RIO DE JANEIRO - While there may not be a first-time World Cup winner in Brazil, the teams in the quarterfinals make for a salivating run to the final game.
It’s refreshing to see unfamiliar teams make it this deep into the tournament and with this World Cup’s ability to produce the unexpected there may still be time for heroics.
There are the familiar world powers in the final eight. Brazil, Holland, Germany, Argentina and France are all there. The quarterfinals begin with what should be two shockingly good games Friday when France and Germany play, followed by Brazil and Colombia.
Colombia is one of those fresh faces that has brought so much pleasure this tournament. Colombian soccer has suffered enormously over the years. No pain was more public than July 2, 1994. In one of the darkest chapters of soccer history, Andres Escobar was shot outside a bar in Medellin in apparent retribution for an own goal he scored days earlier that aided in Colombia being eliminated from the World Cup in the United States.
Colombian fans are remembering him during this run.
Colombia is one of three teams who are not used to playing so late in the tournament. Belgium and Costa Rica are the other two, and their participation here has certainly made for interesting speculation.
Colombia and Belgium were both tagged as darkhorse candidates to do well in this World Cup.
As for Costa Rica, they were considered the dead horse in a group with Italy, England and Uruguay. In the end, it was the other teams who were sent to the glue factory early.
Not since Senegal in the 2002 World Cup has a team that was given so little chance gone so deep into the tournament. Turkey and South Korea were also quarterfinalists in that one.
The run for Costa Rica stops against Holland. But in keeping with a tournament where nothing is sacred and nothing goes to the norm, Colombia and Belgium find themselves in good places.
Many involved in this World Cup, except for the other six teams and their fans, want an Argentina-Brazil final. It would be the ultimate South American dance party.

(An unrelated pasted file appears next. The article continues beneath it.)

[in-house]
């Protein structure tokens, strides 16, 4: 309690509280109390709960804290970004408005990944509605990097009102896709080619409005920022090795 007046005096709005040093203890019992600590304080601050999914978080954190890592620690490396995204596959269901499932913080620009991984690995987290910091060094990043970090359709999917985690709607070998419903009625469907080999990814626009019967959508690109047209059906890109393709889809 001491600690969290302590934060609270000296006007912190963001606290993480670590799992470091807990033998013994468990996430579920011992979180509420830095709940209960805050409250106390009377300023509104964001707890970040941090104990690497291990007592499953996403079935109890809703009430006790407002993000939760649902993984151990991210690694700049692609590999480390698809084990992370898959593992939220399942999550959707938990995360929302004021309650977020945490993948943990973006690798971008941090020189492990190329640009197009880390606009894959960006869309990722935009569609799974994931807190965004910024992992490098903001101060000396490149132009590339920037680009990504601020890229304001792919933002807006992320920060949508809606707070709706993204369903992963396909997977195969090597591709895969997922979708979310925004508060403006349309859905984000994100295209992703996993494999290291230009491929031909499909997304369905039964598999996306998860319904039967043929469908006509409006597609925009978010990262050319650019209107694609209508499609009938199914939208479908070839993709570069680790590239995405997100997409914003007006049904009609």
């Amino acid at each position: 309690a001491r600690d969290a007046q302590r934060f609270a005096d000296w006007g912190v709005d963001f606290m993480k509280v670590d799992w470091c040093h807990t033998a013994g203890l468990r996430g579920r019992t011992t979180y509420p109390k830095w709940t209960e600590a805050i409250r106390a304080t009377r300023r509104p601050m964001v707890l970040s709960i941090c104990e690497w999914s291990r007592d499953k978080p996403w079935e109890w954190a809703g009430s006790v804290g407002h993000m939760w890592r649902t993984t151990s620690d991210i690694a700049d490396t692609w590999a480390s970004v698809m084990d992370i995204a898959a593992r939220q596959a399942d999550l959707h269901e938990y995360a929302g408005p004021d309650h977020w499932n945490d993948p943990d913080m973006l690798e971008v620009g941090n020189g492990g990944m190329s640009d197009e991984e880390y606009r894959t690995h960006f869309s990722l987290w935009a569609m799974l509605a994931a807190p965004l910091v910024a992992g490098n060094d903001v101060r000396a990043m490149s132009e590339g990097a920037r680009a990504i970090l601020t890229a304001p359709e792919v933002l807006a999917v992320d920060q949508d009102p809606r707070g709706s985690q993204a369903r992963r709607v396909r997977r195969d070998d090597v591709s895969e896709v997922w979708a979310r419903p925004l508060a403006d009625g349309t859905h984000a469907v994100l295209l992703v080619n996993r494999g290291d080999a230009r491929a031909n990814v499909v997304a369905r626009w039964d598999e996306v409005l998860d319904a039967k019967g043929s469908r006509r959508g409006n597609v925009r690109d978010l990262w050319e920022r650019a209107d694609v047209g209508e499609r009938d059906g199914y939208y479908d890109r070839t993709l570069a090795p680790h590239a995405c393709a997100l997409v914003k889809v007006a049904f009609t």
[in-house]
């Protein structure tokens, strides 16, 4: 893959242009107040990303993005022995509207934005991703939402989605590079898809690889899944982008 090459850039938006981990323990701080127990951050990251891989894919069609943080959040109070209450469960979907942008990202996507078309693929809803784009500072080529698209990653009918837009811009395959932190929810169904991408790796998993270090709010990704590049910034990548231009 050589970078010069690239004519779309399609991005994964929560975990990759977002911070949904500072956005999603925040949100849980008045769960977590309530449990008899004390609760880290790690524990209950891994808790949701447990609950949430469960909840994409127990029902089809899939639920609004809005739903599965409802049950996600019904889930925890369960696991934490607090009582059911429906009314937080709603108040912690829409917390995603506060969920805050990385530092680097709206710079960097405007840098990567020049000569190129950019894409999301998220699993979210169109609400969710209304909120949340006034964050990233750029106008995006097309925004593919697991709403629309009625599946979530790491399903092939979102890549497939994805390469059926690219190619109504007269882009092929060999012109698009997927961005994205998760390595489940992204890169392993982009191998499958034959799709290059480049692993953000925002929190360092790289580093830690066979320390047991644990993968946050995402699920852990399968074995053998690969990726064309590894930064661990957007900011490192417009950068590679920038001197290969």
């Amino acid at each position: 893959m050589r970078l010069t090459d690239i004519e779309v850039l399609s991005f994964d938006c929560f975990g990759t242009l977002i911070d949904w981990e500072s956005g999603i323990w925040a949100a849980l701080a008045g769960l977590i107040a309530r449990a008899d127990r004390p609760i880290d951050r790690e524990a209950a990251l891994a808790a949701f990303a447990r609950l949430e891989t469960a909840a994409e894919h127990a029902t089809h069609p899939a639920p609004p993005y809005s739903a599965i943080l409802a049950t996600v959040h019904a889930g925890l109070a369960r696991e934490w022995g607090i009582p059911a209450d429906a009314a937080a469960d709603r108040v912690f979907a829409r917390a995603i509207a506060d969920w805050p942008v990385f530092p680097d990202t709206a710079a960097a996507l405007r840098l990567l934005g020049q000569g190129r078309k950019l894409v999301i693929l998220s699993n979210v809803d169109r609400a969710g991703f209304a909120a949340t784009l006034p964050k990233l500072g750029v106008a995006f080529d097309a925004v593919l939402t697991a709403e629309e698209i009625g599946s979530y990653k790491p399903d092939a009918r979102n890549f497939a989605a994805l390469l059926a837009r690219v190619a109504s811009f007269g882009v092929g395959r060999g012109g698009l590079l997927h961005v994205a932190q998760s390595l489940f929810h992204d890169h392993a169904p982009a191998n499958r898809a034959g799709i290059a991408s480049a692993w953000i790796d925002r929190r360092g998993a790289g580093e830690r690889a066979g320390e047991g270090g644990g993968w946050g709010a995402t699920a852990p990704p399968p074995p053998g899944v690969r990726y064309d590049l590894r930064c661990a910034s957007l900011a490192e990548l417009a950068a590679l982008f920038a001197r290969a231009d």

The dislike between the two teams is legitimate.
Mention Diego Maradona and Pele in the same sentence and it kicks off a vicious, continuing argument about which one is the best player in history.
Fans of South American football will not even listen to any other name thrown into the mix.
The history and histrionics between the two teams would make such a game a marvelous ending to this tournament.
Alas, Brazil and Argentina are not playing good soccer right now. Argentina especially is relying on the talented legs of Lionel Messi.
Brazil has been somewhat better but it too hasn’t found its rhythm. Brazil has relied on Neymar as Argentina has relied on Messi and Neymar may not be 100% healthy.
Neither will move on.
The one game that promises to be the most fascinating is being played by two teams that surprisingly haven’t had much of a history on the soccer pitch in recent years.
France plays Germany in a blockbuster matchup Friday. The last time these teams met at a World Cup was a 1982 semifinal in Spain.
It was one of the most historic games in history and turned out to be one of the most memorable.
Germany came back from 3-1 down to win on penalties. It was the first time a World Cup game was settled by kicks from the penalty spot. Also in the match, German goalie Toni Schumacher broke the jaw of French player Patrick Battiston with a feet-first tackle. Battiston was removed from the field on a stretcher and Schumacher was not penalized.
There is so much still to look forward to in this World Cup and for once the expectations will reach fruition.